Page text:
“‘Scuse my dust, gentlemen. The air’s gettin’ mighty unconditioned ’round here.” – Carmen Jones
Number of Times Seen – 1 (1 Dec 2019)
Brief Synopsis – A young soldier is charged with taking a military factory worker to jail after a fight breaks out, but she is determined to escape along the way.
My Take on it – This is a film that I knew absolutely nothing about before coming across it during my recent quest to watch all films that have received Oscar nominations in the acting categories.
This film was extremely boring and makes so little sense on many levels.
The cast is led by Dorothy Dandridge and Harry Belafonte and despite both of them being great singers, their performances here are really subpar.
The way that they each play thesehhcaracters makes it much more difficult to find ways to enjoy their performances.
They lack a minimal chemistry between their characters and some of their scenes together are quite painstaking to watch.
This lack of chemistry makes it even harder to find the story plausible or believable in any way.
I’ve always been a fan of Otto Preminger’s work as a director and am a bit shocked that he helmed this film since it is so very different from the kind of films he usually makes.
The story itself drags along too much and the characters keep finding themselves in strange situations that don’t work at all.
The film has an all black cast and characters and too often it crosses the line and feels more racist than poignant in what they are trying to say.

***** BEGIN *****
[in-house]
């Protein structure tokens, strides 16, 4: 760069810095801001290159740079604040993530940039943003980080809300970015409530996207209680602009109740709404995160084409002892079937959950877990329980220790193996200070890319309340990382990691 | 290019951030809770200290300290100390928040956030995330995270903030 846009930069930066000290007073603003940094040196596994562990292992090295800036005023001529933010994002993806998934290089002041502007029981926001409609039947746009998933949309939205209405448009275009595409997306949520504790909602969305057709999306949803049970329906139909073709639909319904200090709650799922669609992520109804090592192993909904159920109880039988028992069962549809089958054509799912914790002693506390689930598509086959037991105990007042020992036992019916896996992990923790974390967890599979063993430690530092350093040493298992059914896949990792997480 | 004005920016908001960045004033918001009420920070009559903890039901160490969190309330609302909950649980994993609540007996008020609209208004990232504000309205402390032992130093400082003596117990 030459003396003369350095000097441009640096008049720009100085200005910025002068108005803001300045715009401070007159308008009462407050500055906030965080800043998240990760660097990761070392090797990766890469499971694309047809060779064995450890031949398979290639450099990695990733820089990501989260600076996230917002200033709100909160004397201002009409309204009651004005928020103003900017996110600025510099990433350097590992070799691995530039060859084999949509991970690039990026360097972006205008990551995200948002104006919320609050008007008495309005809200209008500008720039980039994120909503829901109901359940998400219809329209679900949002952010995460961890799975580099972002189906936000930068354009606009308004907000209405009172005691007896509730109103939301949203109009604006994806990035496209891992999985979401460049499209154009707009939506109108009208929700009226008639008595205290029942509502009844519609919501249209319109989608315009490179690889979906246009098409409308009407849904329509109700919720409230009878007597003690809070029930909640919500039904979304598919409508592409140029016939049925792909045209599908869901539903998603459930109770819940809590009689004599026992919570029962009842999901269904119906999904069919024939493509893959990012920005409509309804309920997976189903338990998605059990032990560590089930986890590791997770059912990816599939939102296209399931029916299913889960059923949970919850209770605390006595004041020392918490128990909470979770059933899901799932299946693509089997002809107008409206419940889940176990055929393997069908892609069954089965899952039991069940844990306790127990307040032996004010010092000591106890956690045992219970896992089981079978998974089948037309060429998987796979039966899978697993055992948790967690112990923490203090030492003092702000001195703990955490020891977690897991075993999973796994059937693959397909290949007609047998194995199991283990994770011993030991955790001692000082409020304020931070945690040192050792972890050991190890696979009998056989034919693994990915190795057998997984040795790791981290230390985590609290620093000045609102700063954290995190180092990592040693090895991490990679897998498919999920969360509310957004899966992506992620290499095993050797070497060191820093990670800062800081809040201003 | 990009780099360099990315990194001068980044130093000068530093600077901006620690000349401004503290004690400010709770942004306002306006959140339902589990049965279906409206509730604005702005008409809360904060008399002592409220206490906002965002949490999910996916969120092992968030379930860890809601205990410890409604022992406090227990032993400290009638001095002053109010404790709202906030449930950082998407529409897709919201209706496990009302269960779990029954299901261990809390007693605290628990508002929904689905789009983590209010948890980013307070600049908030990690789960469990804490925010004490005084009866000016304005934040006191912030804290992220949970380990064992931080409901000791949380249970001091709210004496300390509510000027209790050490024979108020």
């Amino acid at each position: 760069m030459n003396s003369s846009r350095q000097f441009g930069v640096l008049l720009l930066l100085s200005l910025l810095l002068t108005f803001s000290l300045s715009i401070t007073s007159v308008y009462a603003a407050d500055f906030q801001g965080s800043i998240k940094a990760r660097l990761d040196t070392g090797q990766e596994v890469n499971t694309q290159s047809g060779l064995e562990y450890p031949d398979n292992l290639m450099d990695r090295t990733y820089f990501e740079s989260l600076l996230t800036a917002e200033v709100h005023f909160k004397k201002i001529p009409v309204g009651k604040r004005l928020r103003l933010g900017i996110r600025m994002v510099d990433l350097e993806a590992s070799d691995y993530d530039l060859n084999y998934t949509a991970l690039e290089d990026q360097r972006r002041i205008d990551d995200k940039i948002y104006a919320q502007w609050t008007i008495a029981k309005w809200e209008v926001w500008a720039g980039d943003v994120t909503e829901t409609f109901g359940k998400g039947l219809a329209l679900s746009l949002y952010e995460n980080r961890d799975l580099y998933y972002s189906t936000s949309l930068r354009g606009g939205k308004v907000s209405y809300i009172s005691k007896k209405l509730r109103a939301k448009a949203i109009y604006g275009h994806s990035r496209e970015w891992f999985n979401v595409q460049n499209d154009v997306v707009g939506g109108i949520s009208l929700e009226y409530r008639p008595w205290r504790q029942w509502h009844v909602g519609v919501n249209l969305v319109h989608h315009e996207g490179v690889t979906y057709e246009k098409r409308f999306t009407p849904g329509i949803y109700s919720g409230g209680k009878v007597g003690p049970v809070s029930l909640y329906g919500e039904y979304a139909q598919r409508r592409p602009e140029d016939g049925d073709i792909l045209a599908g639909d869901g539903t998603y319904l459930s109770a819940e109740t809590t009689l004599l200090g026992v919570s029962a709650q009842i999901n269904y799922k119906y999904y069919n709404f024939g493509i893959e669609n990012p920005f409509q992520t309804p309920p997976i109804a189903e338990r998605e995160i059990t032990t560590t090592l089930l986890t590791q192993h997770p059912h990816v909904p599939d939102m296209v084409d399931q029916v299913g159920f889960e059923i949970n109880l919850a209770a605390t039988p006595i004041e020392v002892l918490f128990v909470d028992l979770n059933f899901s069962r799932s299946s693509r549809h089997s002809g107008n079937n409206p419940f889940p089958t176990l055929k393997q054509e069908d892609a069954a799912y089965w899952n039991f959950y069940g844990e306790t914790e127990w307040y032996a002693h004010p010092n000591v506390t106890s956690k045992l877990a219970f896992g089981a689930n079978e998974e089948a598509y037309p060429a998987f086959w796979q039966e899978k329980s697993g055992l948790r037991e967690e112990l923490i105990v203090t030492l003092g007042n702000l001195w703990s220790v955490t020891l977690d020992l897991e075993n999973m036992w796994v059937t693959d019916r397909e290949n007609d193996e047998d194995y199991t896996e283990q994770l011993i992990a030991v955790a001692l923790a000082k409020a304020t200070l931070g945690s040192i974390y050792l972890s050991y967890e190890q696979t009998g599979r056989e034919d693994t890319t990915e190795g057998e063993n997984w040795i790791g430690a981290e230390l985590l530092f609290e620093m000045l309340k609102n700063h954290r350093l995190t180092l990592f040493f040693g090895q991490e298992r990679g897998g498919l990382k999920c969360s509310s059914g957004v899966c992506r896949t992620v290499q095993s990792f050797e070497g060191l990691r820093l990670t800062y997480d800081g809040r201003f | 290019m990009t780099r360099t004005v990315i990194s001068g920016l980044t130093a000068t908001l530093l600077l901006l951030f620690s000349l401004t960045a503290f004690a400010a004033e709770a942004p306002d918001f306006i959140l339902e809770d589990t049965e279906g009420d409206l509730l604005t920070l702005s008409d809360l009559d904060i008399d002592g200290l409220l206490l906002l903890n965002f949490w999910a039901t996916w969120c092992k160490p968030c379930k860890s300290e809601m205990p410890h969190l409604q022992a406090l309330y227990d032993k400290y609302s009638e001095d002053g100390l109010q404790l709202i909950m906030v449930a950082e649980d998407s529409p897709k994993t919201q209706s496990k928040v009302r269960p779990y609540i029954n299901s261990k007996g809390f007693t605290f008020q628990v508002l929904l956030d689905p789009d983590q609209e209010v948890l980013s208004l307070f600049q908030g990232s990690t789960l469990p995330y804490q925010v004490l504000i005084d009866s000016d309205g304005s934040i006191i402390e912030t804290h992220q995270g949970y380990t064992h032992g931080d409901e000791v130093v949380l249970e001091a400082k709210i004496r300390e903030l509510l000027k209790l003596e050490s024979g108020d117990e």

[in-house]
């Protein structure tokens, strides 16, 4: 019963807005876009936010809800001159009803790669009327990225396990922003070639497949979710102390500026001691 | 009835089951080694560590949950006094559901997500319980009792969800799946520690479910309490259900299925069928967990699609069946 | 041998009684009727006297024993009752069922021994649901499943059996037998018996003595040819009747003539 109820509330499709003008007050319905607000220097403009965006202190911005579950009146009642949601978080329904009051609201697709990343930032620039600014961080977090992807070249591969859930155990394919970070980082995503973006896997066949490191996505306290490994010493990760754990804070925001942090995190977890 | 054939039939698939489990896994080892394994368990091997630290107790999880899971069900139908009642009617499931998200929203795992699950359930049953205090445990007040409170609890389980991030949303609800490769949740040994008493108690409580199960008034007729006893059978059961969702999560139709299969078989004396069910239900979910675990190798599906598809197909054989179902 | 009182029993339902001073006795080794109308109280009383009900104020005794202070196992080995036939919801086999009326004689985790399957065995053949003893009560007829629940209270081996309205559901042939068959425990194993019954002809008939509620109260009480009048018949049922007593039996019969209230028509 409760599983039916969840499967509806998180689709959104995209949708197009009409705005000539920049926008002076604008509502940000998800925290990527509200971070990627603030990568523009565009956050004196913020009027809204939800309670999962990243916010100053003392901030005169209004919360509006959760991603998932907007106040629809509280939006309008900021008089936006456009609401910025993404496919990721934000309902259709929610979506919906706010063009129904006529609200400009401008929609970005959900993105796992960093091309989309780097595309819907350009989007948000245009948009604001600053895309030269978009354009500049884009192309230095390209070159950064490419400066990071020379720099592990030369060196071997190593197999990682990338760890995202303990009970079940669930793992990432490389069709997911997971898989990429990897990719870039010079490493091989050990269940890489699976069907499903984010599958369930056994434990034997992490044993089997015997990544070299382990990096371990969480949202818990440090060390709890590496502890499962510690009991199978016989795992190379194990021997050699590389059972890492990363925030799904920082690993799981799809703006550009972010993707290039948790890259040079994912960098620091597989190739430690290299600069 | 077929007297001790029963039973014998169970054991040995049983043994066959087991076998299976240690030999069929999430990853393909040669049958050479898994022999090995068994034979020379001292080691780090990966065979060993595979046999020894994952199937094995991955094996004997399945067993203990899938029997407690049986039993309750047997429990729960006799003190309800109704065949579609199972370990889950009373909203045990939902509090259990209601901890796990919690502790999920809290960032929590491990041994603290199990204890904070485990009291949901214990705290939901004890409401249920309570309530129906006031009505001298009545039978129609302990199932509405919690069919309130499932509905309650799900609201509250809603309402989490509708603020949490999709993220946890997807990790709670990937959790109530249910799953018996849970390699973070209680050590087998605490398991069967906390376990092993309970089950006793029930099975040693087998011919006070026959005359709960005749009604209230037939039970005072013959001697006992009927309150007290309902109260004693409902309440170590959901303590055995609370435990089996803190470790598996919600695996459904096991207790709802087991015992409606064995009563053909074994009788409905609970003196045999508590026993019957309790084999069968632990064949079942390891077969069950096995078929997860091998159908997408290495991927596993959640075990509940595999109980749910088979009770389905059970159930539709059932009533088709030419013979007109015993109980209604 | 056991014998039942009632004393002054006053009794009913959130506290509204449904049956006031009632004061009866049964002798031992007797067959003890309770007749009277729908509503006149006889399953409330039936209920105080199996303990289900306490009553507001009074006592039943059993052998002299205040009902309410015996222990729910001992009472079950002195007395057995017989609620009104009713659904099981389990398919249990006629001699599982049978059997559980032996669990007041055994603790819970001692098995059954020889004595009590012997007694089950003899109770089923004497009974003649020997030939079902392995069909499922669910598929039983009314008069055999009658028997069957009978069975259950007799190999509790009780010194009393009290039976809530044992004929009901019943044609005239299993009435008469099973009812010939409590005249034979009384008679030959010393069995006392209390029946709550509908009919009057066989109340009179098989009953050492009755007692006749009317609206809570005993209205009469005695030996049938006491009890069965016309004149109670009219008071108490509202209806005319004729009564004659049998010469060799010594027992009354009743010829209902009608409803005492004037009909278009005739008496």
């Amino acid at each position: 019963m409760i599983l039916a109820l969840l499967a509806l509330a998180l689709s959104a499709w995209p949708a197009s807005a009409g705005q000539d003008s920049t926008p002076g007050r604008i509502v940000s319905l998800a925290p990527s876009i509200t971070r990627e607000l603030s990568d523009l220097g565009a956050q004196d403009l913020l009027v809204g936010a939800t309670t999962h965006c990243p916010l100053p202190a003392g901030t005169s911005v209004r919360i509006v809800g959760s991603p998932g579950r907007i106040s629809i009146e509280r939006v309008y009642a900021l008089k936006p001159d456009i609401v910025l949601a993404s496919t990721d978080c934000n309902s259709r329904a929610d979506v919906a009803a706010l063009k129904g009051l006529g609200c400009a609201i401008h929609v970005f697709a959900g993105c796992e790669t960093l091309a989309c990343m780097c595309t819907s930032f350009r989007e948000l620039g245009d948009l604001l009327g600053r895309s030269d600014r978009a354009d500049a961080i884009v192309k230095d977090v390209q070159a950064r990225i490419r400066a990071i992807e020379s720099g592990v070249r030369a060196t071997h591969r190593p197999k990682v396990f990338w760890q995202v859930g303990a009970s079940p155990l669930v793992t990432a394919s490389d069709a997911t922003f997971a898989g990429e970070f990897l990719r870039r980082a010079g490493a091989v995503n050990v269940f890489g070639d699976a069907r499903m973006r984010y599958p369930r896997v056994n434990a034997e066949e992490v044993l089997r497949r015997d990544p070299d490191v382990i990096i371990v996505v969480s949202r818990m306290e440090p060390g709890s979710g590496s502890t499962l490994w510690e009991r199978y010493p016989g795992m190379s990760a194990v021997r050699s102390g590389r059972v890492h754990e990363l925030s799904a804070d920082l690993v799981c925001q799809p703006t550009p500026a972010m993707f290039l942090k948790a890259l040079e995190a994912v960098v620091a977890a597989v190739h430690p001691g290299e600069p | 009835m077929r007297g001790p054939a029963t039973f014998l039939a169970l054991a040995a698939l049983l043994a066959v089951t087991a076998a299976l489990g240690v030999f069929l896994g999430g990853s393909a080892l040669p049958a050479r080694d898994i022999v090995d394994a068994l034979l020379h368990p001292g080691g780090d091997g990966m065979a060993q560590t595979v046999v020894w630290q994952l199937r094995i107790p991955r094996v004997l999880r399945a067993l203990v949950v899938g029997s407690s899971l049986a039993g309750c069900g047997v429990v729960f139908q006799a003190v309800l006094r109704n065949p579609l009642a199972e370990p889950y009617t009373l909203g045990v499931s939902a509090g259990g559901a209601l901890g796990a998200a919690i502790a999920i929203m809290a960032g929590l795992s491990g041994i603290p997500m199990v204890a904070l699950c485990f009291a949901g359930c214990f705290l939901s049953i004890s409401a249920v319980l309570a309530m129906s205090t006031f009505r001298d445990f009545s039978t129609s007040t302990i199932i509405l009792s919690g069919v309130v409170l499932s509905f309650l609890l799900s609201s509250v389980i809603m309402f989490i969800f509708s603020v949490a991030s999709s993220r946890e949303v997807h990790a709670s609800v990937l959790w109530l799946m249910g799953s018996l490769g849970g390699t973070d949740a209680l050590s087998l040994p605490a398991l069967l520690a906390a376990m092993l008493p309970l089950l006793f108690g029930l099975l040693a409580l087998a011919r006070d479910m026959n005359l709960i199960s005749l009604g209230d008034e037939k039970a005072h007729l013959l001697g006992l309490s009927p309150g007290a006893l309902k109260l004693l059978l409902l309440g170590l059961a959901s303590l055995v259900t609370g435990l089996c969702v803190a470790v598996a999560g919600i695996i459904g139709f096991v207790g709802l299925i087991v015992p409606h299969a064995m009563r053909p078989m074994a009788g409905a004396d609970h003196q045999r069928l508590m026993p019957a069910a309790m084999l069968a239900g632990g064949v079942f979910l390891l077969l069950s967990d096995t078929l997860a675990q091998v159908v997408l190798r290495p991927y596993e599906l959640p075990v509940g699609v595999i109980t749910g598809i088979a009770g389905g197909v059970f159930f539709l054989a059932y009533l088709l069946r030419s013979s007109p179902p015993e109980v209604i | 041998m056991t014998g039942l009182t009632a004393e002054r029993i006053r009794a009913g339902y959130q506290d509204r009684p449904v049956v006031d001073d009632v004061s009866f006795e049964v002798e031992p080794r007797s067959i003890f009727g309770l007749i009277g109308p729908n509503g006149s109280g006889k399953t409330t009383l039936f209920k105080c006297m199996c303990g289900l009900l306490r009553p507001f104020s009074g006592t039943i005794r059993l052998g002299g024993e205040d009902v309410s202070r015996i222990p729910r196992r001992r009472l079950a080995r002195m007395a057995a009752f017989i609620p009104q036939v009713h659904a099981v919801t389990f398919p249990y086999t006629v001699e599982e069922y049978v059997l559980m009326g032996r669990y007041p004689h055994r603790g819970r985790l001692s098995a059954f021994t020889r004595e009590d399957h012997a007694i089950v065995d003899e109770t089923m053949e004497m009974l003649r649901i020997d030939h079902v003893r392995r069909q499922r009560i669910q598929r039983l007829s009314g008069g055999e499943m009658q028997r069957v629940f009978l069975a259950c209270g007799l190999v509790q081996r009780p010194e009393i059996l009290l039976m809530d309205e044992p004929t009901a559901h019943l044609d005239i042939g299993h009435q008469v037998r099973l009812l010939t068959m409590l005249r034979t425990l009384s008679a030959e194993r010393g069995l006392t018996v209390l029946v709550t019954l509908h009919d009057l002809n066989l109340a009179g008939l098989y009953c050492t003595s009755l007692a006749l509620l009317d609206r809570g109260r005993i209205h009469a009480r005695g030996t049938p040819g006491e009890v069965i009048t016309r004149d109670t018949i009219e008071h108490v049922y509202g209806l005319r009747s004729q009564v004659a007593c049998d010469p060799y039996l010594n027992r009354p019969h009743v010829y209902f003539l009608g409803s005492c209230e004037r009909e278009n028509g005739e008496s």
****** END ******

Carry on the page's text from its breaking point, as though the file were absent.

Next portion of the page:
The most notable thing about this film is that Dorothy Dandridge was nominated for an Oscar for Best Actress for her work here which made her the very first African-American in history to be nominated in this category.
Bottom Line – Really boring and silly film that fails to work on any level. Dandridge and Belafonte are both great actors and singers, but neither of their characters are really enjoyable to watch as these characters. Their chemistry is terrible and don;t help make this story more plausible or believable. I’m a bit shocked that Preminger directed this film because it seems so very different from all of his other work. The story drags along for too long and the characters constantly find themselves in strange situations that don’t work. The film’s all black cast and characters also seems a bit too racist in the way things are presented. Dandridge was nominated for an Oscar for Best Actress for her work here becoming the very first African-American female to be nominated in that category.
MovieRob’s Favorite Trivia – Otto Preminger wanted to film on location in Chicago and South Carolina, but studio records show the movie was shot entirely on the Fox lot. One notable exception was the children’s chorus scenes that were shot on location at a working dynamite factory. The parents, of course, were present, many of them sitting on boxes of explosives – idly smoking. (From IMDB)
Rating – Razzie Worthy (3/10)
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